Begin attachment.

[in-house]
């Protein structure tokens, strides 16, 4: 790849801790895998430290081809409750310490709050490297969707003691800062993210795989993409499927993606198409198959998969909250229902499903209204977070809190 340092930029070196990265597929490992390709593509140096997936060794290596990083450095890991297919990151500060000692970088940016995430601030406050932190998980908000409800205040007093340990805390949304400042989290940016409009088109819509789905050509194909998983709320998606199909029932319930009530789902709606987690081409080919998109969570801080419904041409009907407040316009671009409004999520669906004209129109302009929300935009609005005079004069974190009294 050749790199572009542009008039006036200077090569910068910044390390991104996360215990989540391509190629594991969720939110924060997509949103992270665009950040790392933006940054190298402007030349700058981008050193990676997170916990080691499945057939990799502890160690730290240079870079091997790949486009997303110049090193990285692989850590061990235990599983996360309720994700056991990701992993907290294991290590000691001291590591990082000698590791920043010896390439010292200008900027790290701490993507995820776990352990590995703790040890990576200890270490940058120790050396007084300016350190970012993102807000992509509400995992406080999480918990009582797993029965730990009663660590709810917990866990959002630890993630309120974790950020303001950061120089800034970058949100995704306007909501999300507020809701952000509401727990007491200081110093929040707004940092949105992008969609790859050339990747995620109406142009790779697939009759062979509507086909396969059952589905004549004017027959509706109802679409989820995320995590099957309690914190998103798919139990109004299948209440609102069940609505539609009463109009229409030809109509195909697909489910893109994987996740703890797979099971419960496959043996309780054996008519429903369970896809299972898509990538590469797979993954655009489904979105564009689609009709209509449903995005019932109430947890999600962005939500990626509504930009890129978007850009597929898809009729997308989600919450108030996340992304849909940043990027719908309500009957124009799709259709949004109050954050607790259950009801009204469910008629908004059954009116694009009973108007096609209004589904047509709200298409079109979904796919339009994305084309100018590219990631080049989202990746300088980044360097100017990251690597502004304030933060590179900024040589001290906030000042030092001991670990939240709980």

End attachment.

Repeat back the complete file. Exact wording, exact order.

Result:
[in-house]
């Protein structure tokens, strides 16, 4: 790849801790895998430290081809409750310490709050490297969707003691800062993210795989993409499927993606198409198959998969909250229902499903209204977070809190 340092930029070196990265597929490992390709593509140096997936060794290596990083450095890991297919990151500060000692970088940016995430601030406050932190998980908000409800205040007093340990805390949304400042989290940016409009088109819509789905050509194909998983709320998606199909029932319930009530789902709606987690081409080919998109969570801080419904041409009907407040316009671009409004999520669906004209129109302009929300935009609005005079004069974190009294 050749790199572009542009008039006036200077090569910068910044390390991104996360215990989540391509190629594991969720939110924060997509949103992270665009950040790392933006940054190298402007030349700058981008050193990676997170916990080691499945057939990799502890160690730290240079870079091997790949486009997303110049090193990285692989850590061990235990599983996360309720994700056991990701992993907290294991290590000691001291590591990082000698590791920043010896390439010292200008900027790290701490993507995820776990352990590995703790040890990576200890270490940058120790050396007084300016350190970012993102807000992509509400995992406080999480918990009582797993029965730990009663660590709810917990866990959002630890993630309120974790950020303001950061120089800034970058949100995704306007909501999300507020809701952000509401727990007491200081110093929040707004940092949105992008969609790859050339990747995620109406142009790779697939009759062979509507086909396969059952589905004549004017027959509706109802679409989820995320995590099957309690914190998103798919139990109004299948209440609102069940609505539609009463109009229409030809109509195909697909489910893109994987996740703890797979099971419960496959043996309780054996008519429903369970896809299972898509990538590469797979993954655009489904979105564009689609009709209509449903995005019932109430947890999600962005939500990626509504930009890129978007850009597929898809009729997308989600919450108030996340992304849909940043990027719908309500009957124009799709259709949004109050954050607790259950009801009204469910008629908004059954009116694009009973108007096609209004589904047509709200298409079109979904796919339009994305084309100018590219990631080049989202990746300088980044360097100017990251690597502004304030933060590179900024040589001290906030000042030092001991670990939240709980």